Secondly, this maneuver would allow for a bit of political favoritism by prioritizing fiber optic internet services over the alternatives that have sprouted up. There are lots of different services that can offer broadband internet at 25/3 speeds: cable connections, fixed wireless, and even new low-orbit satellite systems like the Starlink service recently launched by Space X. But there's really only one way to deliver reliable 100/100 speeds, and that's via fiber optic cable.

Of course, fiber internet is also one of the more costly and difficult types of internet service from an infrastructure perspective. It requires digging trenches, laying pipes, and physically connecting each and every household. It's a practical impossibility for rural parts of the country and tends to be a more expensive option elsewhere. That's a problem if you're in the business of providing internet service to people as quickly and cost-effectively as possible, but it's an opportunity if you're looking to spend lots of government money on a high-profile infrastructure plan.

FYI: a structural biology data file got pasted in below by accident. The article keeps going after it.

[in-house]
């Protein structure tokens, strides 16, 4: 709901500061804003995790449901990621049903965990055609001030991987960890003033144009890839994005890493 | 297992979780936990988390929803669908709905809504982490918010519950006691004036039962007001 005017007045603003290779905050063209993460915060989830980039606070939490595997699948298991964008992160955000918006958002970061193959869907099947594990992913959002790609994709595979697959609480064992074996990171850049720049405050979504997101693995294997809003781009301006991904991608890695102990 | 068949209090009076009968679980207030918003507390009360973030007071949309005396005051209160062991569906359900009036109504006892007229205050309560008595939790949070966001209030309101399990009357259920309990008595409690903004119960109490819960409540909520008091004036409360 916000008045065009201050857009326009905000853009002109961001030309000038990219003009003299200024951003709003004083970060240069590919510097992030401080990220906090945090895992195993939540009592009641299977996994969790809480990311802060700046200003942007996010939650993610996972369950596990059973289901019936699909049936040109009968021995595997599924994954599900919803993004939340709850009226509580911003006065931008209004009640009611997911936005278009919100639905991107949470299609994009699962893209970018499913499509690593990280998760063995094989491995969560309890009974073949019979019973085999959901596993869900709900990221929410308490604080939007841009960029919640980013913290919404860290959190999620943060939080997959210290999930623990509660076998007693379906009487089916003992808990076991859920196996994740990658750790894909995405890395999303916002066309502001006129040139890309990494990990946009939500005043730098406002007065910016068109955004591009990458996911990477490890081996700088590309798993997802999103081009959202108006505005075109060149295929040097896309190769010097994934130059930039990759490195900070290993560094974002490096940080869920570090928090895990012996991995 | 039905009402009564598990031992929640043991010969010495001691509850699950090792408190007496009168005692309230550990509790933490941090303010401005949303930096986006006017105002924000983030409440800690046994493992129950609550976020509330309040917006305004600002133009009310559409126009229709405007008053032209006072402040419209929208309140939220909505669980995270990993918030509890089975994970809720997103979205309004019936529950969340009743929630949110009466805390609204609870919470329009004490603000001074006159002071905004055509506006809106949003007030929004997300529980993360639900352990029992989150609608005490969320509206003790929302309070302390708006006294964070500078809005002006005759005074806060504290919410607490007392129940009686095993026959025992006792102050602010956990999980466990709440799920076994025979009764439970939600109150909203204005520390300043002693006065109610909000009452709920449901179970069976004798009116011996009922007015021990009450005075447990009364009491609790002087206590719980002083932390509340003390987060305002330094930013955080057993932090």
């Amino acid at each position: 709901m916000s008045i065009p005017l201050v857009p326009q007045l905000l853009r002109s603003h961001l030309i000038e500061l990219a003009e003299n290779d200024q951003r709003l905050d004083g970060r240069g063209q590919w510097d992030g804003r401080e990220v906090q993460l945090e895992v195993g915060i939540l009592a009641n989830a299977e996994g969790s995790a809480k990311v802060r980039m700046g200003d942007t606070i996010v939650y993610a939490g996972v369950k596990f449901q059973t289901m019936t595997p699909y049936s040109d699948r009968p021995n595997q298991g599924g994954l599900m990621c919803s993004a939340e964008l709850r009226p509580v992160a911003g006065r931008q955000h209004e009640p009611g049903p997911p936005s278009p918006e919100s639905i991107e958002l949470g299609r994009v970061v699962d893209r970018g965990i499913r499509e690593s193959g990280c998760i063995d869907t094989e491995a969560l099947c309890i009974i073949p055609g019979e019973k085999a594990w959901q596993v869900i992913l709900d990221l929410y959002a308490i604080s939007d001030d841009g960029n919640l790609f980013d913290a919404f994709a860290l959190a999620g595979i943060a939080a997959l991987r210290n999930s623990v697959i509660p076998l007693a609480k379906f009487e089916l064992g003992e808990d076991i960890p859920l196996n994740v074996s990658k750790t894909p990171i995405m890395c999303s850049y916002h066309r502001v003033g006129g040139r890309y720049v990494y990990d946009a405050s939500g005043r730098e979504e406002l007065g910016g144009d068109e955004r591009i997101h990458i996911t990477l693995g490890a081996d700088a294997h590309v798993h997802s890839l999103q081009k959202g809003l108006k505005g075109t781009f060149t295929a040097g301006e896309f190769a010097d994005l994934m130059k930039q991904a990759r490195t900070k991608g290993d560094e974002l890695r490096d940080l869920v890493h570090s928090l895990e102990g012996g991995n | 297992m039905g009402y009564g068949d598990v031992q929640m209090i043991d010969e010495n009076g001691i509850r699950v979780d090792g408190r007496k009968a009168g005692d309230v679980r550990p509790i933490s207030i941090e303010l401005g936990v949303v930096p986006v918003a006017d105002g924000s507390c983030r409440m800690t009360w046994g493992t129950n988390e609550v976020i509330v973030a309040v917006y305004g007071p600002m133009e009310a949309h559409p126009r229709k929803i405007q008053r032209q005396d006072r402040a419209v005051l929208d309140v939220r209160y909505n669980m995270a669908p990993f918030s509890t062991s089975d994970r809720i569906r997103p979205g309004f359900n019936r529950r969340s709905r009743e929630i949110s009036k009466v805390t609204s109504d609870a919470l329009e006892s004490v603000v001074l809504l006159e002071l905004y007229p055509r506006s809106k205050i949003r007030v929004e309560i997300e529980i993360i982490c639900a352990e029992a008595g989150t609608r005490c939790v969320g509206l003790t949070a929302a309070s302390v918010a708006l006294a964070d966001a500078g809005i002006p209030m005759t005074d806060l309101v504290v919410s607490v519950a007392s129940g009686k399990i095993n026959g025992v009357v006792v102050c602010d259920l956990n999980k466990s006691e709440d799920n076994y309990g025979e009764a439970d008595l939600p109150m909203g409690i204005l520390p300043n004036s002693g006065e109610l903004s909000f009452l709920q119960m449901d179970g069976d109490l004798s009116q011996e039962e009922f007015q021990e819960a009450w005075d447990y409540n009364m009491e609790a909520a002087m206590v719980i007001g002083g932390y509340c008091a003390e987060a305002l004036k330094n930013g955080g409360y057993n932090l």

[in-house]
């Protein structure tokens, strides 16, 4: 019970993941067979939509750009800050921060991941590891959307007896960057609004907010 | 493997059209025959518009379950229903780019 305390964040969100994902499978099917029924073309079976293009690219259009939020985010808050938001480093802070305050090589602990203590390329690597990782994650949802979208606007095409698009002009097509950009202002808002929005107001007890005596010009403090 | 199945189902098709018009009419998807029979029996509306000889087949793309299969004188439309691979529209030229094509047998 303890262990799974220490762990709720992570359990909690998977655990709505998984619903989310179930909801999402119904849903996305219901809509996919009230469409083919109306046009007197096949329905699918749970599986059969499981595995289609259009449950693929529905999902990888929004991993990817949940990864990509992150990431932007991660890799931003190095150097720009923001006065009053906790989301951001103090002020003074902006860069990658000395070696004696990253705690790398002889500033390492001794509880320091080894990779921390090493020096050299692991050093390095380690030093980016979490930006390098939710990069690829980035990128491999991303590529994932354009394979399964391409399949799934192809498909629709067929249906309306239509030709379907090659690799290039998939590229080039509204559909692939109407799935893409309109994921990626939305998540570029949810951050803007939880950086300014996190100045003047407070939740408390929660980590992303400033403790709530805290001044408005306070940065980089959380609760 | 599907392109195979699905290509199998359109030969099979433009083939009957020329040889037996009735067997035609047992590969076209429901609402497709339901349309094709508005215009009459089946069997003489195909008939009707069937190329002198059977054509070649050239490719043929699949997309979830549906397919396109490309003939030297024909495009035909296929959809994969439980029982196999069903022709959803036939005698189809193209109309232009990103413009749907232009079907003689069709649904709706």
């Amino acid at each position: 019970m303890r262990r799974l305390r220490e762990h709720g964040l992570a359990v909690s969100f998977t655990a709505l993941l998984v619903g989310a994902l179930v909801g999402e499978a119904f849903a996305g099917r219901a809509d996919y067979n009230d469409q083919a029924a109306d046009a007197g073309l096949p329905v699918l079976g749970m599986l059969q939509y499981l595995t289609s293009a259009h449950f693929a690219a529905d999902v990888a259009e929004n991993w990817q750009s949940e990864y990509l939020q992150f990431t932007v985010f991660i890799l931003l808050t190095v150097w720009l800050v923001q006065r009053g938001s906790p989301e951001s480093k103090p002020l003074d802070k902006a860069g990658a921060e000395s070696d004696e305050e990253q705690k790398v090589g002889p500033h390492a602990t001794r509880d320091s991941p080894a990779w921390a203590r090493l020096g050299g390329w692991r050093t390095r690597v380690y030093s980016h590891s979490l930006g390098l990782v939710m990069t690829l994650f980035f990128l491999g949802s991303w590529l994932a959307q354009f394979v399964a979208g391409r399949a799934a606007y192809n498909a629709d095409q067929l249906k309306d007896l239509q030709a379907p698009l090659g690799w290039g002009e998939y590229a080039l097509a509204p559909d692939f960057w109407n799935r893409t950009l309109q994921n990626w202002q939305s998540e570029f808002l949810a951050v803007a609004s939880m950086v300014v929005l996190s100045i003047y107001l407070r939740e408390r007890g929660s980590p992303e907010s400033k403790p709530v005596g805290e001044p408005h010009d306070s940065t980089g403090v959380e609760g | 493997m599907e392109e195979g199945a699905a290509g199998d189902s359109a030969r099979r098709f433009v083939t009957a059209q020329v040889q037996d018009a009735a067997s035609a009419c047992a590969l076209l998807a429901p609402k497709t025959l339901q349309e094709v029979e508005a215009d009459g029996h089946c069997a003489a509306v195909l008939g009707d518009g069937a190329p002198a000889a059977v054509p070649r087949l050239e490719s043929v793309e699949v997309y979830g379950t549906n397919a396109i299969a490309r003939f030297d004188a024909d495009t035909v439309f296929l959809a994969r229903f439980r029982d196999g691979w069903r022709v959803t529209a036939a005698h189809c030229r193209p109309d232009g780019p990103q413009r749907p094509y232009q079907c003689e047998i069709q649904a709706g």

"It's actually going to harm areas of the country that do not even have basic, minimum broadband service," says Collier. "The funding is going to be redirected away from those areas and put into areas of the country that already have basic or better broadband service right now—just to upgrade those networks to 100/100 speed."

Put another way: if there are suddenly 64 million American households without access to "good" internet under the Biden administration's new definition, then broadband providers will focus their upgrade efforts on areas with dense populations. That will likely crowd out efforts to reach households that still lack even 25/3 connections and leave far-flung rural areas behind, again.

"Companies would be more likely to invest in these now more profitable areas rather than focus on those who truly lack reliable access to high-speed internet," says Yepez.

The Biden administration could end up spending $100 billion to accomplish the proverbial bridging of the digital divide—and then discover that the divide has only gotten larger.